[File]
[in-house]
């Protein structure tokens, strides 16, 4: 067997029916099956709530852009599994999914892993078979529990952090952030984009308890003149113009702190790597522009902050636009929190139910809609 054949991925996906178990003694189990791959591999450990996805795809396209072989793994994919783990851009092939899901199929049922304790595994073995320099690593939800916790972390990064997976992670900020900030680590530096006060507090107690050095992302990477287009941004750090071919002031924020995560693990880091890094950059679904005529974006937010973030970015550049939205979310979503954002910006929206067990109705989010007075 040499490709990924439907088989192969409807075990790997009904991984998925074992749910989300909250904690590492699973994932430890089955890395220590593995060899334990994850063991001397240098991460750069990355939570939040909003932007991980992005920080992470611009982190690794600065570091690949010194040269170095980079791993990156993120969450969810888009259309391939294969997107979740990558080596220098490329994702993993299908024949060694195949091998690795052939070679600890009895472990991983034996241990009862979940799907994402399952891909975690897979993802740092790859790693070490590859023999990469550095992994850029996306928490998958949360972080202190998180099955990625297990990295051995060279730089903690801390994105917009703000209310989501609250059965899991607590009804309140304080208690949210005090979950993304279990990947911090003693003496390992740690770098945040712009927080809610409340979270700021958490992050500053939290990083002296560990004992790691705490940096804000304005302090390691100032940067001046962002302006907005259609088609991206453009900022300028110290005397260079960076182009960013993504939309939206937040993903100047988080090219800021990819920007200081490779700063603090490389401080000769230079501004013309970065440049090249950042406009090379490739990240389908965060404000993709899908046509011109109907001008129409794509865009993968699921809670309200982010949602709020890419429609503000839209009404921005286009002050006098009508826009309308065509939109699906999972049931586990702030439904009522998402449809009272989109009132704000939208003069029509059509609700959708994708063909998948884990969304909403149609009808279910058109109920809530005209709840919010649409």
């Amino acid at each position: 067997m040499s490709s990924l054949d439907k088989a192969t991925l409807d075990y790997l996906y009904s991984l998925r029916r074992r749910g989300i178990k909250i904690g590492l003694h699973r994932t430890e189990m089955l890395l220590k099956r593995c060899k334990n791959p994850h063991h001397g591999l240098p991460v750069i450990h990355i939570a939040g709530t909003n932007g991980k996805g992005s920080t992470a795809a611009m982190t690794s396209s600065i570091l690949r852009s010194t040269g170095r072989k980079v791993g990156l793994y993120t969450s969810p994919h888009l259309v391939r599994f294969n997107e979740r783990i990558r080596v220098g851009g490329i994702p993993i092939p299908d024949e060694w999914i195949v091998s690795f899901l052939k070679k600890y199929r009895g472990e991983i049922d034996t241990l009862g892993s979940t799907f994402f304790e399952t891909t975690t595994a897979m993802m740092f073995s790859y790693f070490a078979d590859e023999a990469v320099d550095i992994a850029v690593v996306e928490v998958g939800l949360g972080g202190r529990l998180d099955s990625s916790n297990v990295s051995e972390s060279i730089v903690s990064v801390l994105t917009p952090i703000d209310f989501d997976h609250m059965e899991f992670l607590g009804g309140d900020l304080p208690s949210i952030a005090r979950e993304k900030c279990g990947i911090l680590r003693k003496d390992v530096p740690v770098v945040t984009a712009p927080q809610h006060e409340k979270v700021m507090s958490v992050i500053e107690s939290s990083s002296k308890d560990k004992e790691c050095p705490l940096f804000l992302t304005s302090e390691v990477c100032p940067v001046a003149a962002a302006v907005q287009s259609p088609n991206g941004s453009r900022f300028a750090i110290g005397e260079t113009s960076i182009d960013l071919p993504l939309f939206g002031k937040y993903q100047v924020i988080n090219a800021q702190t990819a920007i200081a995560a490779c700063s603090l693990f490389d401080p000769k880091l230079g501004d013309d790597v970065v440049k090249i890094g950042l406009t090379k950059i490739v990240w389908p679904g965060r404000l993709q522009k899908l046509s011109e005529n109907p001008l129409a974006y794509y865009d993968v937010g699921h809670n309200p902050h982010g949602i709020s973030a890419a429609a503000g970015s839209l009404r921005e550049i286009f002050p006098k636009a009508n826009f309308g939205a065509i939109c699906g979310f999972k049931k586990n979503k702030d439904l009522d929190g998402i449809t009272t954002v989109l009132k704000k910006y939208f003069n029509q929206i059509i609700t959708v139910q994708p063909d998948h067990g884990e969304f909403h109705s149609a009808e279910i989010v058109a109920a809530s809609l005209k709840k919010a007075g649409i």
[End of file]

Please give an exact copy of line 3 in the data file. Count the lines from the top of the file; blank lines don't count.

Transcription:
């Amino acid at each position: 067997m040499s490709s990924l054949d439907k088989a192969t991925l409807d075990y790997l996906y009904s991984l998925r029916r074992r749910g989300i178990k909250i904690g590492l003694h699973r994932t430890e189990m089955l890395l220590k099956r593995c060899k334990n791959p994850h063991h001397g591999l240098p991460v750069i450990h990355i939570a939040g709530t909003n932007g991980k996805g992005s920080t992470a795809a611009m982190t690794s396209s600065i570091l690949r852009s010194t040269g170095r072989k980079v791993g990156l793994y993120t969450s969810p994919h888009l259309v391939r599994f294969n997107e979740r783990i990558r080596v220098g851009g490329i994702p993993i092939p299908d024949e060694w999914i195949v091998s690795f899901l052939k070679k600890y199929r009895g472990e991983i049922d034996t241990l009862g892993s979940t799907f994402f304790e399952t891909t975690t595994a897979m993802m740092f073995s790859y790693f070490a078979d590859e023999a990469v320099d550095i992994a850029v690593v996306e928490v998958g939800l949360g972080g202190r529990l998180d099955s990625s916790n297990v990295s051995e972390s060279i730089v903690s990064v801390l994105t917009p952090i703000d209310f989501d997976h609250m059965e899991f992670l607590g009804g309140d900020l304080p208690s949210i952030a005090r979950e993304k900030c279990g990947i911090l680590r003693k003496d390992v530096p740690v770098v945040t984009a712009p927080q809610h006060e409340k979270v700021m507090s958490v992050i500053e107690s939290s990083s002296k308890d560990k004992e790691c050095p705490l940096f804000l992302t304005s302090e390691v990477c100032p940067v001046a003149a962002a302006v907005q287009s259609p088609n991206g941004s453009r900022f300028a750090i110290g005397e260079t113009s960076i182009d960013l071919p993504l939309f939206g002031k937040y993903q100047v924020i988080n090219a800021q702190t990819a920007i200081a995560a490779c700063s603090l693990f490389d401080p000769k880091l230079g501004d013309d790597v970065v440049k090249i890094g950042l406009t090379k950059i490739v990240w389908p679904g965060r404000l993709q522009k899908l046509s011109e005529n109907p001008l129409a974006y794509y865009d993968v937010g699921h809670n309200p902050h982010g949602i709020s973030a890419a429609a503000g970015s839209l009404r921005e550049i286009f002050p006098k636009a009508n826009f309308g939205a065509i939109c699906g979310f999972k049931k586990n979503k702030d439904l009522d929190g998402i449809t009272t954002v989109l009132k704000k910006y939208f003069n029509q929206i059509i609700t959708v139910q994708p063909d998948h067990g884990e969304f909403h109705s149609a009808e279910i989010v058109a109920a809530s809609l005209k709840k919010a007075g649409i």